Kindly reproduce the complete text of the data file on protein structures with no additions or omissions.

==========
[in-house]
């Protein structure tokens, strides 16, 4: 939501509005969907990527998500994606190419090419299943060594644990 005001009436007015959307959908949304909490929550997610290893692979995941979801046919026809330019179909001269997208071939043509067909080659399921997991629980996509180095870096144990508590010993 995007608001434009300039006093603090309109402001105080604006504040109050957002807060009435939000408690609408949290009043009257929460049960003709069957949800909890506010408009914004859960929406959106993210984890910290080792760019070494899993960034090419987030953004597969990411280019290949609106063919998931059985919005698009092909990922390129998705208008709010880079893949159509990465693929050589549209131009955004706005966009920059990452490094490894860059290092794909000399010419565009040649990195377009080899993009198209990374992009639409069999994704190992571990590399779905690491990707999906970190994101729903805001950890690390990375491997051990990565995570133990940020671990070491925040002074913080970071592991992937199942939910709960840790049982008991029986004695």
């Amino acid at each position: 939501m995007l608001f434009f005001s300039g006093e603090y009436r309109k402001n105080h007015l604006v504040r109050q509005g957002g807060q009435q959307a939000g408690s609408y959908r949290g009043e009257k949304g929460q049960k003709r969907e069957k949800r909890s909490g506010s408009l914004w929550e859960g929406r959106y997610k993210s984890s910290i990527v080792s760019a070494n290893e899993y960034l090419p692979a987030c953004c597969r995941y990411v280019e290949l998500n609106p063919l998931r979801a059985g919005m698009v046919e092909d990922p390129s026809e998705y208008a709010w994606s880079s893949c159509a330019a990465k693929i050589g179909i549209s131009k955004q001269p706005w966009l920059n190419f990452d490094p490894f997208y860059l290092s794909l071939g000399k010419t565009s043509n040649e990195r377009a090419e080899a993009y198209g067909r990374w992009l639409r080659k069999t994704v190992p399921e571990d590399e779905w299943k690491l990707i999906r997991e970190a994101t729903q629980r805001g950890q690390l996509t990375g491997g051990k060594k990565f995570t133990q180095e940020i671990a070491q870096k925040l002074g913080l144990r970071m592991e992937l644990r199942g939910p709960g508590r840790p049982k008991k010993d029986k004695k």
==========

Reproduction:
[in-house]
């Protein structure tokens, strides 16, 4: 939501509005969907990527998500994606190419090419299943060594644990 005001009436007015959307959908949304909490929550997610290893692979995941979801046919026809330019179909001269997208071939043509067909080659399921997991629980996509180095870096144990508590010993 995007608001434009300039006093603090309109402001105080604006504040109050957002807060009435939000408690609408949290009043009257929460049960003709069957949800909890506010408009914004859960929406959106993210984890910290080792760019070494899993960034090419987030953004597969990411280019290949609106063919998931059985919005698009092909990922390129998705208008709010880079893949159509990465693929050589549209131009955004706005966009920059990452490094490894860059290092794909000399010419565009040649990195377009080899993009198209990374992009639409069999994704190992571990590399779905690491990707999906970190994101729903805001950890690390990375491997051990990565995570133990940020671990070491925040002074913080970071592991992937199942939910709960840790049982008991029986004695």
């Amino acid at each position: 939501m995007l608001f434009f005001s300039g006093e603090y009436r309109k402001n105080h007015l604006v504040r109050q509005g957002g807060q009435q959307a939000g408690s609408y959908r949290g009043e009257k949304g929460q049960k003709r969907e069957k949800r909890s909490g506010s408009l914004w929550e859960g929406r959106y997610k993210s984890s910290i990527v080792s760019a070494n290893e899993y960034l090419p692979a987030c953004c597969r995941y990411v280019e290949l998500n609106p063919l998931r979801a059985g919005m698009v046919e092909d990922p390129s026809e998705y208008a709010w994606s880079s893949c159509a330019a990465k693929i050589g179909i549209s131009k955004q001269p706005w966009l920059n190419f990452d490094p490894f997208y860059l290092s794909l071939g000399k010419t565009s043509n040649e990195r377009a090419e080899a993009y198209g067909r990374w992009l639409r080659k069999t994704v190992p399921e571990d590399e779905w299943k690491l990707i999906r997991e970190a994101t729903q629980r805001g950890q690390l996509t990375g491997g051990k060594k990565f995570t133990q180095e940020i671990a070491q870096k925040l002074g913080l144990r970071m592991e992937l644990r199942g939910p709960g508590r840790p049982k008991k010993d029986k004695k």